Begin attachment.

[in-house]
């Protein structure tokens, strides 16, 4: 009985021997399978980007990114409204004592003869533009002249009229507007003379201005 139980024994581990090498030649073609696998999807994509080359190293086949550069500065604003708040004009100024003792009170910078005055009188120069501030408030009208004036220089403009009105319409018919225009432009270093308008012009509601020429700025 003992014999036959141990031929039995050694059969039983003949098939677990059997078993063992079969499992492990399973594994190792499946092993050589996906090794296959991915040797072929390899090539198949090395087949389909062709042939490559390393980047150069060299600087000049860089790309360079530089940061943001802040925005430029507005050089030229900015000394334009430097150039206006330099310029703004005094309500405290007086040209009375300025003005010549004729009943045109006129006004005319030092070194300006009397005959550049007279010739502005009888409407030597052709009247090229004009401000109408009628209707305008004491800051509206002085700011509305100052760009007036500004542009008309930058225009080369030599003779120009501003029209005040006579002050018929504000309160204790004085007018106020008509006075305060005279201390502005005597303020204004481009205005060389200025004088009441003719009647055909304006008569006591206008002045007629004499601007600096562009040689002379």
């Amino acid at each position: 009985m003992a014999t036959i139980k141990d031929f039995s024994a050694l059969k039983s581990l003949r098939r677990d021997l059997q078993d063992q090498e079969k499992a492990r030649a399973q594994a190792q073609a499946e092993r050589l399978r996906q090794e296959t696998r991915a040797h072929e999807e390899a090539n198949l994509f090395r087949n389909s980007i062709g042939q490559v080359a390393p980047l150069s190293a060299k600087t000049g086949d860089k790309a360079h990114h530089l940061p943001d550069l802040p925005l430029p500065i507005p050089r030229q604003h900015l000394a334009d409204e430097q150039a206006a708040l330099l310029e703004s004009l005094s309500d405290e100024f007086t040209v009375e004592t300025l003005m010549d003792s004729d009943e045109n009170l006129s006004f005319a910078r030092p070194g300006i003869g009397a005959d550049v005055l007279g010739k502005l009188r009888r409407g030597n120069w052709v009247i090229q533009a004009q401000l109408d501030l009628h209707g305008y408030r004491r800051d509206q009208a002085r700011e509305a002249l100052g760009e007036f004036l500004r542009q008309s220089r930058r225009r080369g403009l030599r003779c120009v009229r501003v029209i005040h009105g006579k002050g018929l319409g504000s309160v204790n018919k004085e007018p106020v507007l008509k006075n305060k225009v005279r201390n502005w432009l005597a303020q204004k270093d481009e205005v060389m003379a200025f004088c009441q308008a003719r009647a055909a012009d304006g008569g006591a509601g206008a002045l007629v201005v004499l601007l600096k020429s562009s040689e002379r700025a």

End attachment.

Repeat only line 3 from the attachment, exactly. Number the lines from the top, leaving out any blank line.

């Amino acid at each position: 009985m003992a014999t036959i139980k141990d031929f039995s024994a050694l059969k039983s581990l003949r098939r677990d021997l059997q078993d063992q090498e079969k499992a492990r030649a399973q594994a190792q073609a499946e092993r050589l399978r996906q090794e296959t696998r991915a040797h072929e999807e390899a090539n198949l994509f090395r087949n389909s980007i062709g042939q490559v080359a390393p980047l150069s190293a060299k600087t000049g086949d860089k790309a360079h990114h530089l940061p943001d550069l802040p925005l430029p500065i507005p050089r030229q604003h900015l000394a334009d409204e430097q150039a206006a708040l330099l310029e703004s004009l005094s309500d405290e100024f007086t040209v009375e004592t300025l003005m010549d003792s004729d009943e045109n009170l006129s006004f005319a910078r030092p070194g300006i003869g009397a005959d550049v005055l007279g010739k502005l009188r009888r409407g030597n120069w052709v009247i090229q533009a004009q401000l109408d501030l009628h209707g305008y408030r004491r800051d509206q009208a002085r700011e509305a002249l100052g760009e007036f004036l500004r542009q008309s220089r930058r225009r080369g403009l030599r003779c120009v009229r501003v029209i005040h009105g006579k002050g018929l319409g504000s309160v204790n018919k004085e007018p106020v507007l008509k006075n305060k225009v005279r201390n502005w432009l005597a303020q204004k270093d481009e205005v060389m003379a200025f004088c009441q308008a003719r009647a055909a012009d304006g008569g006591a509601g206008a002045l007629v201005v004499l601007l600096k020429s562009s040689e002379r700025a």